Did you know there are about 4,400 monthly searches on Google on “how to talk to your doctor?”
If I created a blog post on this topic a few years ago, I would have shared very different information than what I’m about to share with you today.
There were so many years when I went in for a check-up or procedure and basically let the doctor control our conversation.
The doctor would nod, take notes, order a blood test or give me a prescription and be on his/her way.
This is not the best use of your or your doctor’s time.
Since time spent with doctors is decreasing and healthcare costs are rising, you want to come in fully prepared before your appointment day arrives.
If you agree or have other tips to share, please leave a comment!
Here are my top 5 tips on how to talk to a doctor:
- Using the camera on your mobile phone, take a photo of the label of each prescription drug you’re taking. If you don’t have a camera, carry the prescription bottles with you to your appointment. The reason why you need to do this is because your doctor will ask you if you’re taking any medicine and she’ll also ask what your dosages are. Drug names are complicated and dosages are, too. Don’t force yourself to remember these things, especially when you’re under the stress of being in a doctor’s office.
- Write down a list of all of your symptoms before arriving at your doctor’s appointment. You need to be prepared ahead of time so you don’t stress out and forget what’s wrong with you as you’re talking to your doctor. People become incredibly absent minded when they’re in the presence of someone they consider an authority figure.
- Bring a friend or loved one with you. If you are visiting a doctor because you have a serious medical condition or need a serious medical procedure, you should absolutely bring a friend or family member with you to your appointment. When conversations between patients and doctors create a sense of fear in the patient, the patient will begin to worry and feel anxious. This worry and anxiety makes the patient lose his or her ability to focus, concentrate, or stay present. That’s why it’s important to have a third party listener who can advocate for the patient and take notes.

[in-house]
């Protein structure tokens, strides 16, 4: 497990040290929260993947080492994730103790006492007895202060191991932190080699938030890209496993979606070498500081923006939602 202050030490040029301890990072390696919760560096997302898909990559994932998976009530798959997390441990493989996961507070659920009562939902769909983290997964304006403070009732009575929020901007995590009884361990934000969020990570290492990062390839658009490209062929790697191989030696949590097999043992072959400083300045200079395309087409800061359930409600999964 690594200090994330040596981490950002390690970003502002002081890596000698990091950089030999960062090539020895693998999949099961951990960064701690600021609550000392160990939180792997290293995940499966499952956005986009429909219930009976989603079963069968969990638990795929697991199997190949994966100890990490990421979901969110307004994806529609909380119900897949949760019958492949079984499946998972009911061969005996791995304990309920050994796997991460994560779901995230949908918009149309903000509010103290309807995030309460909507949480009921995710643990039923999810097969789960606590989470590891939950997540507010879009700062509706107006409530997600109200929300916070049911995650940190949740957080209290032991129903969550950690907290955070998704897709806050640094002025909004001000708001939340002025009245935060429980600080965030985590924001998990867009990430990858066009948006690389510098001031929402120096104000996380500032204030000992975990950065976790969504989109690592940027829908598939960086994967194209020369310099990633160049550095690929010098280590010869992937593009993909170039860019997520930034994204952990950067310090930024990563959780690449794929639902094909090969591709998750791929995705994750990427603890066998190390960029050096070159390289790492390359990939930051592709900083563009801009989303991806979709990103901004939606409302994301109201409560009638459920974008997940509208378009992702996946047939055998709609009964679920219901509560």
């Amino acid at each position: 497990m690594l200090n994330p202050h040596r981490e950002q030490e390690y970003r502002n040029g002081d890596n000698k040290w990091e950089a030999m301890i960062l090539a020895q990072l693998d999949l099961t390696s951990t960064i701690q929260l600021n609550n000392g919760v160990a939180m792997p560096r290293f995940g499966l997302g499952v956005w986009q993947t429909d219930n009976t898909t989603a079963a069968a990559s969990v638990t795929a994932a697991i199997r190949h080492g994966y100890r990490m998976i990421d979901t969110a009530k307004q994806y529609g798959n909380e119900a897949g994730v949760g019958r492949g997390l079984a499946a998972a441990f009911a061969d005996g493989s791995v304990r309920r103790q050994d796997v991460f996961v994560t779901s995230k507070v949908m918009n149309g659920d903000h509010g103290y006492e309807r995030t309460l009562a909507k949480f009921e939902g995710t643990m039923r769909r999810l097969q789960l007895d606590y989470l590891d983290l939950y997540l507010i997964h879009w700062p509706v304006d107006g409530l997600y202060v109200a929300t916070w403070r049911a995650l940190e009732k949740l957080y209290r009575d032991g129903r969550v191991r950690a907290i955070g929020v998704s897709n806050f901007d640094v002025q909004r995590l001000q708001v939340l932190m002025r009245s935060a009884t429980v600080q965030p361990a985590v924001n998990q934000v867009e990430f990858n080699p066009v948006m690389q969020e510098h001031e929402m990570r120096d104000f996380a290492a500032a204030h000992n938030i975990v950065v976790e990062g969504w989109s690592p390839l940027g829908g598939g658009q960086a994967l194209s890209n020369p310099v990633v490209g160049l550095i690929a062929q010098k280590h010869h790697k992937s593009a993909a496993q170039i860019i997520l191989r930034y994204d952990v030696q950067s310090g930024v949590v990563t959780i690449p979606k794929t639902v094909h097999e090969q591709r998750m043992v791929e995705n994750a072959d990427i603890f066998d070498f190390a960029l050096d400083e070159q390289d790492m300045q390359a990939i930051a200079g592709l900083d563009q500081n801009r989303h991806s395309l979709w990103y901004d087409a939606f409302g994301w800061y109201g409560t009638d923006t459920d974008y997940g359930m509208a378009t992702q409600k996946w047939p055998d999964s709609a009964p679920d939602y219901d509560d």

- Don’t be afraid to share your thoughts with your doctor rather than just sit there listening. Whether you have gone to your doctor a number of times about the same symptom or you read something online that sounds like a better treatment than what your doctor is offering, speak up. Your doctor cannot read your mind, so tell him or her what you read or what you’re experiencing. They may be able to refer you to a specialist or tell you that what you read online is complete garbage. By the way, 8 times out of ten, I would listen to my doctor over something I’ve read on the internet.
- Challenge your doctor. If you’ve tried working with your doctor on the same issue, using a number of different techniques, tell them you want to do something that’s a bit off the beaten path. What does this mean? It means that if you’ve been given a number of different drugs to treat a certain problem, but nothing is working, it’s time to tell your doctor you want them to monitor you while you try a more holistic approach or something of that nature. If nothing else seems to be working, it’s worth testing a new treatment method. For example, people with thalassemia have fragile bones. To treat the problem, we’re often given drugs made for 90 year old women with osteoporosis. These drugs typically do not help us and since there is no doctor on the planet who seems to be able to figure out how to treat our problems, a more holistic approach through diet, vitamins, and weight-bearing exercise is a good alternative that should be brought to light.
One extra bonus item that you might want to take note of is that you should keep a list of important procedures you’ve had done in the past. Important procedures can be defined as x-rays, MRIs, surgeries (at any point in your life), heart exams or any other technical procedure. You will need this for the intake form that your doctor will ask you to fill out before he or she meets with you.
If you know someone who is stressed out about his or her next doctor appointment, share this with him or her.